Minister of education Claude Meisch and European Schools secretary general, Giancarlo Marcheggiano, signing the agreement during Tuesday's press conference
Minister of education Claude Meisch (DP) and European Schools secretary general, Giancarlo Marcheggiano, signed an agreement of approval during a Tuesday press conference on the three public European schools that opened their doors in Luxembourg for the 2018-2019 school term.
Lënster Lycée, the international school in Junglinster (ISJ), as well as the international school in Clervaux (EIES) and Mondorf-les-Bains (EIMLB) all opened their doors in September last year, a project which Marcheggiano hailed as “ambitious” but which has been met with “great success”.
In addition, the approval of the international school of Differdange and Esch (EIDE), which opened its doors in 2016, was renewed.
Local demand, smooth transitions
According to Meisch, the schools answered a need not only to diversify the school offering, but also to provide more flexibility when it comes to education in a variety of languages. The goal, he says, is to promote “different schools for different students”, while ensuring that students have access to nationally- and internationally-recognised diplomas. The schools further benefit from the broader European schools network.
As Meisch explained, the school offerings also address the challenges of the international population. The schools help ensure a smooth transition for children moving from school to school, in cases where their parents may move to and from other locations, including other European member states.
A fifth European school is set to open in Luxembourg City, as was outlined in the 2018-2023 government plan, and the minister confirmed that the offering of classes at ISJ would be enlarged to accommodate students during the interim waiting period. It is planned for a number of ISJ classes then to be transferred to the new school, with both schools working in close collaboration to ensure a smooth transition.
During the press conference, the latest audit results and figures for the four schools were also presented.
The four schools count a total of 1,003 students (452 in primary, 551 in secondary). Around one-third of the total students are in English sections (212 in primary, 126 in secondary).
Here’s a breakdown of how each school fared.
EIDE had in 2018-2019 a total of 113 students in its English primary section and 93 in its secondary equivalent, up from 84 and 49 students, respectively, from the previous school term. Its French section also witnessed strong growth, nearly doubling (to 290 students) in the French secondary section.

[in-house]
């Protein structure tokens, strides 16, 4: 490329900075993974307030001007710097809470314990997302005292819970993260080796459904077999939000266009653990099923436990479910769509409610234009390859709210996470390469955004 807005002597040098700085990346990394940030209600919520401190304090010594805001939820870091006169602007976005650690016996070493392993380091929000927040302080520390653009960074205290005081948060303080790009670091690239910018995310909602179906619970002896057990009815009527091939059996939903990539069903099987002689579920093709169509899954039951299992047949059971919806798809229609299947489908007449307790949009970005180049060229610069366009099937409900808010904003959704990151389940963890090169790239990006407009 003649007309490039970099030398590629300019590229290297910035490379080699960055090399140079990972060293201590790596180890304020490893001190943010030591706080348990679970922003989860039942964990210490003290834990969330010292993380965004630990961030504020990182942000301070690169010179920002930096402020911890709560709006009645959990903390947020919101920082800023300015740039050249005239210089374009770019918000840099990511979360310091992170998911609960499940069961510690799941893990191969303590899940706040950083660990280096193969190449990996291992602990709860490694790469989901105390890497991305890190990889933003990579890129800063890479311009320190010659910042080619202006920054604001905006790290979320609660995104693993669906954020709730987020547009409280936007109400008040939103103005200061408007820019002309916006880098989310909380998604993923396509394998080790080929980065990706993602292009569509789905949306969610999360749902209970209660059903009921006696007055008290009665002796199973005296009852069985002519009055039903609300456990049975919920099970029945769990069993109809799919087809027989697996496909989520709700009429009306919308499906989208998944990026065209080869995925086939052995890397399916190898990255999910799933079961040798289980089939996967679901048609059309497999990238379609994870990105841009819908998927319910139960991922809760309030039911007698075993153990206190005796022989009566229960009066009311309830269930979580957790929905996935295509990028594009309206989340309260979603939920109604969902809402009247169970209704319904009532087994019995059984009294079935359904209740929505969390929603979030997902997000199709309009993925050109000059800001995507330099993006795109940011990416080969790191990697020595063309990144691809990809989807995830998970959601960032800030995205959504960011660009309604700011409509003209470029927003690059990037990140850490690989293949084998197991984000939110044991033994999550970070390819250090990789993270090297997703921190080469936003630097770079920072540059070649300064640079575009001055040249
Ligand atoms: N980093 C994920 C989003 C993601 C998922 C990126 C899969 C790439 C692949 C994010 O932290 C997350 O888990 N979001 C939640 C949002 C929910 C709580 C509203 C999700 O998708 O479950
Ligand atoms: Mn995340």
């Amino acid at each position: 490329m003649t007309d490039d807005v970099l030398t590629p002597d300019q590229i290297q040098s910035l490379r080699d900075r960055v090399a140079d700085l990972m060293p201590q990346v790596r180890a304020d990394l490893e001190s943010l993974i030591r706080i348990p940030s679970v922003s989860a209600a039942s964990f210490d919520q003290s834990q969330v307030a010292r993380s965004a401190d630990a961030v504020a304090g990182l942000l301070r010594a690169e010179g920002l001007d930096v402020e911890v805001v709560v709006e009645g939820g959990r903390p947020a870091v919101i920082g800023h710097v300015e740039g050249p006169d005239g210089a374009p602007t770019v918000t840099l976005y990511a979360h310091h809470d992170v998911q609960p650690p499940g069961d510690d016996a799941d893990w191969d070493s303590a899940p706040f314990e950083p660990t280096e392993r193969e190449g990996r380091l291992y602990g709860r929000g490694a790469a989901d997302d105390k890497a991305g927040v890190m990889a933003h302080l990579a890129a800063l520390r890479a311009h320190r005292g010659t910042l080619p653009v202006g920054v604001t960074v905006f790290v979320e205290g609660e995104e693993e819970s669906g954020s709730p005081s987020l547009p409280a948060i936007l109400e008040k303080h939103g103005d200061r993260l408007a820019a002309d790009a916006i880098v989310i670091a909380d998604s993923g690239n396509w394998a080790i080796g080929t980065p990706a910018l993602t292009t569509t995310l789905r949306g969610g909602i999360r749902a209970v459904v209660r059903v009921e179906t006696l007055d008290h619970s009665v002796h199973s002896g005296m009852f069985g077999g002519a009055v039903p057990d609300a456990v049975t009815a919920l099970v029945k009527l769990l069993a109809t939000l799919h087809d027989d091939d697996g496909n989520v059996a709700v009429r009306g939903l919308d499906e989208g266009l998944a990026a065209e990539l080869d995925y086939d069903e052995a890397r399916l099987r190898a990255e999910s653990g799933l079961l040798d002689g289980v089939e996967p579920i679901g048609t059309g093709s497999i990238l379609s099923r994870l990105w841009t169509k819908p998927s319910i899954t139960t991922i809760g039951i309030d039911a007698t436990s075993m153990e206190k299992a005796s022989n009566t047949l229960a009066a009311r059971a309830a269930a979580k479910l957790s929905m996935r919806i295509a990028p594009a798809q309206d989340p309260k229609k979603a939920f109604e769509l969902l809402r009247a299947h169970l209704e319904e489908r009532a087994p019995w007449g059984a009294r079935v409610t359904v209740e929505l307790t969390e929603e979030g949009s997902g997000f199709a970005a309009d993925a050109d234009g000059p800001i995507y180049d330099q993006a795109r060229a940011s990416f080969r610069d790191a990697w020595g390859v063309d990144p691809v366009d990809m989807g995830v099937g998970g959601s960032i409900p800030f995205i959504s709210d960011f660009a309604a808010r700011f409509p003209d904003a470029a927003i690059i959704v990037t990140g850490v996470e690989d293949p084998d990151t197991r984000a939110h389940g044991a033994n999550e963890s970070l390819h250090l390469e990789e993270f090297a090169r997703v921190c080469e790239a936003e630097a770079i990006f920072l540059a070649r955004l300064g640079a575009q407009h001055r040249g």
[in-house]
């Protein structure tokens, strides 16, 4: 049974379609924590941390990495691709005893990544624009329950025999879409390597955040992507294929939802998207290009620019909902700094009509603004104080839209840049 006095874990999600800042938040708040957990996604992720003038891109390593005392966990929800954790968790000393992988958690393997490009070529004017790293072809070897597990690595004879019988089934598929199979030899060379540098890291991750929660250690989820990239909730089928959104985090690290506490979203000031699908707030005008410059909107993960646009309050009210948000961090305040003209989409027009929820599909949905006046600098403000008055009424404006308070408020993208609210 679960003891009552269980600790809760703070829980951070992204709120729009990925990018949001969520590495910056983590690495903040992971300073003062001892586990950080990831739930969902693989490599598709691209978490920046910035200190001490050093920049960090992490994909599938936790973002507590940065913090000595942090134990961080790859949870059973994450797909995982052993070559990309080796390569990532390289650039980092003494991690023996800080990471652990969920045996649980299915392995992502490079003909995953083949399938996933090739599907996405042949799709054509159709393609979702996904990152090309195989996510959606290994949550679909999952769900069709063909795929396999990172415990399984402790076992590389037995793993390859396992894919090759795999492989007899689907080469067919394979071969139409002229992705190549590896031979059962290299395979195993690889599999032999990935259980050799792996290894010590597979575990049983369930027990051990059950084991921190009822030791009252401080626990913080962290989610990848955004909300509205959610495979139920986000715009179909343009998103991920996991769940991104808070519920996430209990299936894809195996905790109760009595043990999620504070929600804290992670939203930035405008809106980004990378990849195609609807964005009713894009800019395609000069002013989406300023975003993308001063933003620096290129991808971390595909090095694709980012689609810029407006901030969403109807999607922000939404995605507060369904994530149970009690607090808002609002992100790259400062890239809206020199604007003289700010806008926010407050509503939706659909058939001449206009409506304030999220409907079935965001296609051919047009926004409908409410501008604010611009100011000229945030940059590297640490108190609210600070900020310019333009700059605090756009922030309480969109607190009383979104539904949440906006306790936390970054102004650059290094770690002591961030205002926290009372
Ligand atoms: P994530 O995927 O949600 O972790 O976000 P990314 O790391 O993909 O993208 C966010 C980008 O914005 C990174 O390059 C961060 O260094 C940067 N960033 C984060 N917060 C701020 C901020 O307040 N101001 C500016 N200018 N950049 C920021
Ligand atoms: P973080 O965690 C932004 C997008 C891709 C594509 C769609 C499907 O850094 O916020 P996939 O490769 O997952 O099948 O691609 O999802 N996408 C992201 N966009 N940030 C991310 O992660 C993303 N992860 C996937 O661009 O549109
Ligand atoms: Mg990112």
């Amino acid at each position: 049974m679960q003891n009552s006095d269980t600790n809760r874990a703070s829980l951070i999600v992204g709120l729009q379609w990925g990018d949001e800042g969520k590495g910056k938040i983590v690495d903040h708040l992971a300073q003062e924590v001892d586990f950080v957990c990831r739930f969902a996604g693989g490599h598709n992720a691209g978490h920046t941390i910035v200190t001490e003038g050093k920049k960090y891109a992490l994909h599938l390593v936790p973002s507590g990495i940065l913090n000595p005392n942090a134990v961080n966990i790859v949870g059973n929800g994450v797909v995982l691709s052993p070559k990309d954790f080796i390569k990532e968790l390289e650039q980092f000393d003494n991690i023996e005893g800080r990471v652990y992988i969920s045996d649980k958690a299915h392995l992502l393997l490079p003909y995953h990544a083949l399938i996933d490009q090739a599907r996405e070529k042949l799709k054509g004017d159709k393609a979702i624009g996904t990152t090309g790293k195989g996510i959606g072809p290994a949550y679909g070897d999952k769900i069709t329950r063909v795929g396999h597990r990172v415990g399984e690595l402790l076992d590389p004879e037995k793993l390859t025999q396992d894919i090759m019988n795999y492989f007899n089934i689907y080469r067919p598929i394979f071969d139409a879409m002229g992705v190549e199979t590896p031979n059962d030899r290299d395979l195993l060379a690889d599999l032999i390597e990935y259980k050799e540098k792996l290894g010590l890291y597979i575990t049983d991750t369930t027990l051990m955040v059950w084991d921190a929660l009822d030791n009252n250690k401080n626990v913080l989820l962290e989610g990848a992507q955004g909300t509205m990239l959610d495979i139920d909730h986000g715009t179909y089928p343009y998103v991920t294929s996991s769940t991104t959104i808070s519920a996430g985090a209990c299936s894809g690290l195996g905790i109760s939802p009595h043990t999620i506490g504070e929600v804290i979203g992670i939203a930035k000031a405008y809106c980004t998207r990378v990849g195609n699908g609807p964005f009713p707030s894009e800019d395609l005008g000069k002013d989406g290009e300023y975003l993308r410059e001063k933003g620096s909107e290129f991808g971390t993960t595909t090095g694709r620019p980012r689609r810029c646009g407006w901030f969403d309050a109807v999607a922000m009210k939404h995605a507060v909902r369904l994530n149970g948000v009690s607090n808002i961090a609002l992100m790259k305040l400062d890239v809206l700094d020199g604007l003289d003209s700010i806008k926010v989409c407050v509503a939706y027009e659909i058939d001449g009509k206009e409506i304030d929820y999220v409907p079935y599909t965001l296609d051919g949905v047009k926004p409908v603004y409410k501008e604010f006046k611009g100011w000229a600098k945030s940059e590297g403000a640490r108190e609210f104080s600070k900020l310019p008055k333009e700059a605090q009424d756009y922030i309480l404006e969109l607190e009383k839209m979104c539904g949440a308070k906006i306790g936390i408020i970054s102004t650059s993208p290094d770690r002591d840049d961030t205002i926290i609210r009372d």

In the audit, EIDE was praised among other things for teacher and management enthusiasm and professionalistm, a positive academic climate, its 2018-2021 plan and its welcome classes which complement the European school system. Recommendations for EIDE included, for example, to continue supporting the European dimension as well as national identities and native languages during the learning process and reinforced cooperation amongst teachers at the primary and secondary levels.
In 2018-19, ISJ welcomed 87 students in its English primary section, 24 in the secondary equivalent. The school fared well in cooperating with local and national authorities, management’s implication in promoting the school, as well as a clear procedures and development, efforts to improve student cooperation, quality of infrastructure, and a good overall learning environment. Future recommendations included, for example, the need to better diversify teaching and learning methods for more active student participation and better differentiate language profiles.
The EIMLB had 9 students in its English secondary programme, 12 in its English primary. Its strengths included management’s availability, taking in into account individual needs of students, motivation of the community, and plenty more, but it was recommended the school follow through more with the Dalton pedagogy and reinforce communication with parents, for example.
The EIES (Edward Steichen international school) welcomed 30 secondary students (16 plus 14 in the French and German sections, respectively). The school was praised for coherent and modern concept in terms of pedagogy for the 21st century, its infrustructure and cooperation with local organisations and businesses, but recommendations included the need for more new media to be used.